Managing Risk in Ohio: The Role of Clean Energy in a Reliable, Diverse Power Supply (2013)
Ohio stands at a crossroads. As the state retires its aging fleet of coal power plants, it must decide which energy resources will best serve Ohio ratepayers over the coming decades.
Natural gas has been the primary fuel of choice in recent years, but shifting to an electricity system dependent on coal and natural gas does not alleviate the myriad risks — to the environment, economy, or public health — posed by coal alone. In fact, it sustains them, and creates new ones.
By integrating significant amounts of renewable energy and energy efficiency into its energy mix, Ohio can build a more diverse electricity portfolio that minimizes these risks while meeting energy demand cost-effectively and sustainably.
Building a diverse energy portfolio helps protect ratepayers and provides other substantial benefits
Just as a diverse financial portfolio protects investors from volatile economic markets, a diverse electricity portfolio can protect ratepayers from the risks inherent in relying too heavily on a few resources to meet electricity demand. Because of their unique characteristics, renewable energy and energy efficiency help alleviate the risks of fossil fuel dependence while spurring economic development and improving public health and the environment.
Key to building a truly diverse energy portfolio for Ohio are the state’s renewable energy and energy efficiency standards that require utilities to develop increasing amounts of these resources over the coming years. Although still early in their implementation, these standards are already driving development of renewable energy and energy efficiency that is delivering important economic, public health, fuel diversity and environmental benefits to communities throughout the state.
Maintaining, and even strengthening these policies ensures the continued integration of clean energy resources into Ohio’s electricity portfolio and moves the state towards a lower-risk, more affordable and sustainable electricity supply.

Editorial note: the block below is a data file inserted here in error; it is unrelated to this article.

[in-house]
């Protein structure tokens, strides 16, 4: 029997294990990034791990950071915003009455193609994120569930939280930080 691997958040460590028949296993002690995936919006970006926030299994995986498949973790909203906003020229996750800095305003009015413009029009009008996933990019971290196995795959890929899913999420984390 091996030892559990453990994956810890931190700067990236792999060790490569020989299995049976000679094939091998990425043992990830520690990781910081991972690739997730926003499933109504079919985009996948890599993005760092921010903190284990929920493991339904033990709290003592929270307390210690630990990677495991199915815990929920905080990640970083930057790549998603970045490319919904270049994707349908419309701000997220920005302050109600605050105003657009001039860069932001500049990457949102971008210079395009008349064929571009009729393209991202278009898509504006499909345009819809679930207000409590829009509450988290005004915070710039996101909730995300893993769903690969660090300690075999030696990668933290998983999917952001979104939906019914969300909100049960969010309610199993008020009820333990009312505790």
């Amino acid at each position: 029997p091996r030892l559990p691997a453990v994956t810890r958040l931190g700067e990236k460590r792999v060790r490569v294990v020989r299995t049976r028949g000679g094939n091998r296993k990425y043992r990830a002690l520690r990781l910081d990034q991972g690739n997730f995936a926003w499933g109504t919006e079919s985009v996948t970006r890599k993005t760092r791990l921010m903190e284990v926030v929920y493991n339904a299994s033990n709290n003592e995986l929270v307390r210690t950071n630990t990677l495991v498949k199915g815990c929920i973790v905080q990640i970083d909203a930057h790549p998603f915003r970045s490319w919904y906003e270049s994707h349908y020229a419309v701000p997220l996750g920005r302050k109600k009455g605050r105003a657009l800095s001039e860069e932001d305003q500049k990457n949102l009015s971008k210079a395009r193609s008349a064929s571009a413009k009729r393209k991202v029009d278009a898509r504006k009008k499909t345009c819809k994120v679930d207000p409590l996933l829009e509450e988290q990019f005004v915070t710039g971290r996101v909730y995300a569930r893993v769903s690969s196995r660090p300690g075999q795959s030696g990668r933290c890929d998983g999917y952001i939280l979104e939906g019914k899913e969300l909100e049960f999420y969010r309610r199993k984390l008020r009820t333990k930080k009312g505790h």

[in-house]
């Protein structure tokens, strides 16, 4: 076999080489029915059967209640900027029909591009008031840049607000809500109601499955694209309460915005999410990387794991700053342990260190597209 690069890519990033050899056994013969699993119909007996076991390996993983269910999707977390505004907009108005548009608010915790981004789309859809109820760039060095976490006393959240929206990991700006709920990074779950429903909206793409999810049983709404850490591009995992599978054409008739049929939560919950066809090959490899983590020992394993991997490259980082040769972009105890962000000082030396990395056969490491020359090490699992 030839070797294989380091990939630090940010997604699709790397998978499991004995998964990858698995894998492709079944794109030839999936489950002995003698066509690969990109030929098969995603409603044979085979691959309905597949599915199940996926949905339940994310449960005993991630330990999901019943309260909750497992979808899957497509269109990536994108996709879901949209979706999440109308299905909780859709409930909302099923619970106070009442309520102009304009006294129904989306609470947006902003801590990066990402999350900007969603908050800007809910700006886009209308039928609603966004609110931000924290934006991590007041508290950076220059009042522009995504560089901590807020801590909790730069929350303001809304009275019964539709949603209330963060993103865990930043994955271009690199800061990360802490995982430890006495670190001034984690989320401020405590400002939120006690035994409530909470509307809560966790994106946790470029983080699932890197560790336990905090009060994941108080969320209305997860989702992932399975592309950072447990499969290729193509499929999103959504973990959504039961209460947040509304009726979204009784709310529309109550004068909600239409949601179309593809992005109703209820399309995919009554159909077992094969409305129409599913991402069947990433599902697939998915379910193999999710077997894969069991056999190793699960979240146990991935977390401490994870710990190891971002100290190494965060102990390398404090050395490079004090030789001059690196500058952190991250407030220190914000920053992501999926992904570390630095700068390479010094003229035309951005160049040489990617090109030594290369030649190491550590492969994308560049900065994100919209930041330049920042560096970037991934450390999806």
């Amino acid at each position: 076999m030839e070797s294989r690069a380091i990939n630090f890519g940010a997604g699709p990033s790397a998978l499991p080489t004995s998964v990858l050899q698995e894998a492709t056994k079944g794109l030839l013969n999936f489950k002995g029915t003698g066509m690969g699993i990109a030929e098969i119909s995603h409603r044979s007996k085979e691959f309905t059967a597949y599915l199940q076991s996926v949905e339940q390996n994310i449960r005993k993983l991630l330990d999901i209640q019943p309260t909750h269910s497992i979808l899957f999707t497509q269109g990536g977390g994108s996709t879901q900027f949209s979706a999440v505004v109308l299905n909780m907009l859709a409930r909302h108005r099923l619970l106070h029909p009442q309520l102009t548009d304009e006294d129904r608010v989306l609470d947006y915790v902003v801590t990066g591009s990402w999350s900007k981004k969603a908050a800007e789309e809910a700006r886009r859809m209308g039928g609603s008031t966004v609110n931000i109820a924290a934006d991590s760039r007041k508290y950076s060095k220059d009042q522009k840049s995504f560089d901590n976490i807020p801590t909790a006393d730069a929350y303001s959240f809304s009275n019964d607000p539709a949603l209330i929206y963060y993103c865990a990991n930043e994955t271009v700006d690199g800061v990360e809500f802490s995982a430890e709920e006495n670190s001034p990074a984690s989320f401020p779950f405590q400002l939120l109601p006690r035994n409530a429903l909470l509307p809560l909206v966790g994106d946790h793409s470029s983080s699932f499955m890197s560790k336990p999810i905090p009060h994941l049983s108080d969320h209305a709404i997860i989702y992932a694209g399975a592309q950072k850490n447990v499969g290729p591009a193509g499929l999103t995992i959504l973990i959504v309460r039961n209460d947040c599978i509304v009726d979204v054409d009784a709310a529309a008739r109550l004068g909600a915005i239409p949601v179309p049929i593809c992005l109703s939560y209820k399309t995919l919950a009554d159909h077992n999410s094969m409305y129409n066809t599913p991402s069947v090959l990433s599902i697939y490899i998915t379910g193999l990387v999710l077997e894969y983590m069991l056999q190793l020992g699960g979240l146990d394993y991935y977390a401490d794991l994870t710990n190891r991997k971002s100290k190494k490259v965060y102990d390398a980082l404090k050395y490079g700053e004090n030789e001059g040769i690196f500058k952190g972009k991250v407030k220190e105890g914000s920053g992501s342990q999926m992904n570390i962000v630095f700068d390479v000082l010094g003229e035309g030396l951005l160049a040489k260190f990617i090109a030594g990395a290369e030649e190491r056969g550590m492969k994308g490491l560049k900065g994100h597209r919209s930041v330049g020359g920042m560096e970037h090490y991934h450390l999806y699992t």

In this white paper, UCS demonstrates that:
- Ohio’s overdependence on coal and natural gas for electricity generation leaves the state vulnerable to a wide range of economic, reliability, environmental, and public health risks.
- Diversifying Ohio’s electricity portfolio by incorporating meaningful levels of renewable energy and energy efficiency can mitigate the risks inherent in the state’s current overdependence on coal and natural gas.
- Ohio’s renewable energy and energy efficiency standards are vital and effective tools to diversify Ohio’s electricity portfolio and wean the state from its overreliance on fossil fuels while meeting the state’s energy demands in a cleaner, safer and more sustainable manner.
To ensure a cleaner, healthier, and economically stronger future for Ohio, UCS recommends:
- Strengthening Ohio’s renewable energy standard to set higher targets for renewable energy like solar and wind power. Setting Ohio’s renewable energy standard to require 20% or more renewable energy by 2025 would reduce Ohio’s exposure to the risks of overdependence on coal and natural gas and create economic benefits for the state as these resources are developed.
- Enact policies to encourage utilities to enter into long-term contracts for renewable energy. Long term contracts maximize the risk-mitigating benefits of renewable energy by locking in a supply of renewable energy for a set price over ten years or more. These contracts also give renewable energy developers the certainty they need to go forward with projects, thereby facilitating the development of renewable energy resources.
- Retaining Ohio’s strong energy efficiency standard as currently written to ensure that Ohio residents continue to save money and use electricity wisely.